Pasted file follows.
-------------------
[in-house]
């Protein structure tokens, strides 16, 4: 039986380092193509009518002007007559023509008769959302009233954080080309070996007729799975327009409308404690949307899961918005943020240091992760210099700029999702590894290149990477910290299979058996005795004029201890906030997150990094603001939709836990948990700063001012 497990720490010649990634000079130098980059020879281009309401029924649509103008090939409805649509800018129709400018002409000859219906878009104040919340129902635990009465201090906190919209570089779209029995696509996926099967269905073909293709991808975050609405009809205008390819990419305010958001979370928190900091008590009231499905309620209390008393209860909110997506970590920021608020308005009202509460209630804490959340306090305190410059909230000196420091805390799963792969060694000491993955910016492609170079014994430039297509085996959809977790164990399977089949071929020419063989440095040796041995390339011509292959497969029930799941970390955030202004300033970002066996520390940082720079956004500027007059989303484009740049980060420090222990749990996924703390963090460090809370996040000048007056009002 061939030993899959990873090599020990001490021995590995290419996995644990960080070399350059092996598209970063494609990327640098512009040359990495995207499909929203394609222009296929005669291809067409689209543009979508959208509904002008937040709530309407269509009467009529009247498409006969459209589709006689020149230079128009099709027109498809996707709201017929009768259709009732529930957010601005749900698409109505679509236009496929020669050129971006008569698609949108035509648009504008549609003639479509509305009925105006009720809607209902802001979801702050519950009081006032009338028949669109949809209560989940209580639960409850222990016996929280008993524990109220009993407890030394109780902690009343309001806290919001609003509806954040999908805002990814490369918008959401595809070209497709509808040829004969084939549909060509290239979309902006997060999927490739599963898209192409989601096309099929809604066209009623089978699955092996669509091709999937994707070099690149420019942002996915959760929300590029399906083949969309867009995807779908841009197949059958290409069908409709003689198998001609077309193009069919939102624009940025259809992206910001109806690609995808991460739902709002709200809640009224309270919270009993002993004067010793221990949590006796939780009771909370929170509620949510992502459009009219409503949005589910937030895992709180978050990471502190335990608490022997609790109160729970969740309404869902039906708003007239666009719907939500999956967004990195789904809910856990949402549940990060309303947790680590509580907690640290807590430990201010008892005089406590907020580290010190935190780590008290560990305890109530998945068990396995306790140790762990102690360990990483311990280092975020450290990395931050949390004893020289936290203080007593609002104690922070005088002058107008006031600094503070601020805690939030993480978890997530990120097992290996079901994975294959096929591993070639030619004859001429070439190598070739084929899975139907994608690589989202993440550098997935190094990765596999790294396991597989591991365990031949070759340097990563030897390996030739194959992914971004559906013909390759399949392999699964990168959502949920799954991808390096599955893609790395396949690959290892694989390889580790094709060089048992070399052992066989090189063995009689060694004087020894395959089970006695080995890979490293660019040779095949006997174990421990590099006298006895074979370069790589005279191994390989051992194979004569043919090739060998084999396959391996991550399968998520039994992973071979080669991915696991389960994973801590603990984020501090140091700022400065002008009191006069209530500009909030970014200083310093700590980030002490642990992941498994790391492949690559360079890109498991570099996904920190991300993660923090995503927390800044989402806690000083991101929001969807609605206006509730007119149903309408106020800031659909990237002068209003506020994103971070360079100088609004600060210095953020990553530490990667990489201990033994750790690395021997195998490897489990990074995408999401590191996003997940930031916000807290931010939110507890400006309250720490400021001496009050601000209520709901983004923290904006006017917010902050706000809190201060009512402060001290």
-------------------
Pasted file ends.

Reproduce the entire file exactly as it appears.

[in-house]
């Protein structure tokens, strides 16, 4: 039986380092193509009518002007007559023509008769959302009233954080080309070996007729799975327009409308404690949307899961918005943020240091992760210099700029999702590894290149990477910290299979058996005795004029201890906030997150990094603001939709836990948990700063001012 497990720490010649990634000079130098980059020879281009309401029924649509103008090939409805649509800018129709400018002409000859219906878009104040919340129902635990009465201090906190919209570089779209029995696509996926099967269905073909293709991808975050609405009809205008390819990419305010958001979370928190900091008590009231499905309620209390008393209860909110997506970590920021608020308005009202509460209630804490959340306090305190410059909230000196420091805390799963792969060694000491993955910016492609170079014994430039297509085996959809977790164990399977089949071929020419063989440095040796041995390339011509292959497969029930799941970390955030202004300033970002066996520390940082720079956004500027007059989303484009740049980060420090222990749990996924703390963090460090809370996040000048007056009002 061939030993899959990873090599020990001490021995590995290419996995644990960080070399350059092996598209970063494609990327640098512009040359990495995207499909929203394609222009296929005669291809067409689209543009979508959208509904002008937040709530309407269509009467009529009247498409006969459209589709006689020149230079128009099709027109498809996707709201017929009768259709009732529930957010601005749900698409109505679509236009496929020669050129971006008569698609949108035509648009504008549609003639479509509305009925105006009720809607209902802001979801702050519950009081006032009338028949669109949809209560989940209580639960409850222990016996929280008993524990109220009993407890030394109780902690009343309001806290919001609003509806954040999908805002990814490369918008959401595809070209497709509808040829004969084939549909060509290239979309902006997060999927490739599963898209192409989601096309099929809604066209009623089978699955092996669509091709999937994707070099690149420019942002996915959760929300590029399906083949969309867009995807779908841009197949059958290409069908409709003689198998001609077309193009069919939102624009940025259809992206910001109806690609995808991460739902709002709200809640009224309270919270009993002993004067010793221990949590006796939780009771909370929170509620949510992502459009009219409503949005589910937030895992709180978050990471502190335990608490022997609790109160729970969740309404869902039906708003007239666009719907939500999956967004990195789904809910856990949402549940990060309303947790680590509580907690640290807590430990201010008892005089406590907020580290010190935190780590008290560990305890109530998945068990396995306790140790762990102690360990990483311990280092975020450290990395931050949390004893020289936290203080007593609002104690922070005088002058107008006031600094503070601020805690939030993480978890997530990120097992290996079901994975294959096929591993070639030619004859001429070439190598070739084929899975139907994608690589989202993440550098997935190094990765596999790294396991597989591991365990031949070759340097990563030897390996030739194959992914971004559906013909390759399949392999699964990168959502949920799954991808390096599955893609790395396949690959290892694989390889580790094709060089048992070399052992066989090189063995009689060694004087020894395959089970006695080995890979490293660019040779095949006997174990421990590099006298006895074979370069790589005279191994390989051992194979004569043919090739060998084999396959391996991550399968998520039994992973071979080669991915696991389960994973801590603990984020501090140091700022400065002008009191006069209530500009909030970014200083310093700590980030002490642990992941498994790391492949690559360079890109498991570099996904920190991300993660923090995503927390800044989402806690000083991101929001969807609605206006509730007119149903309408106020800031659909990237002068209003506020994103971070360079100088609004600060210095953020990553530490990667990489201990033994750790690395021997195998490897489990990074995408999401590191996003997940930031916000807290931010939110507890400006309250720490400021001496009050601000209520709901983004923290904006006017917010902050706000809190201060009512402060001290």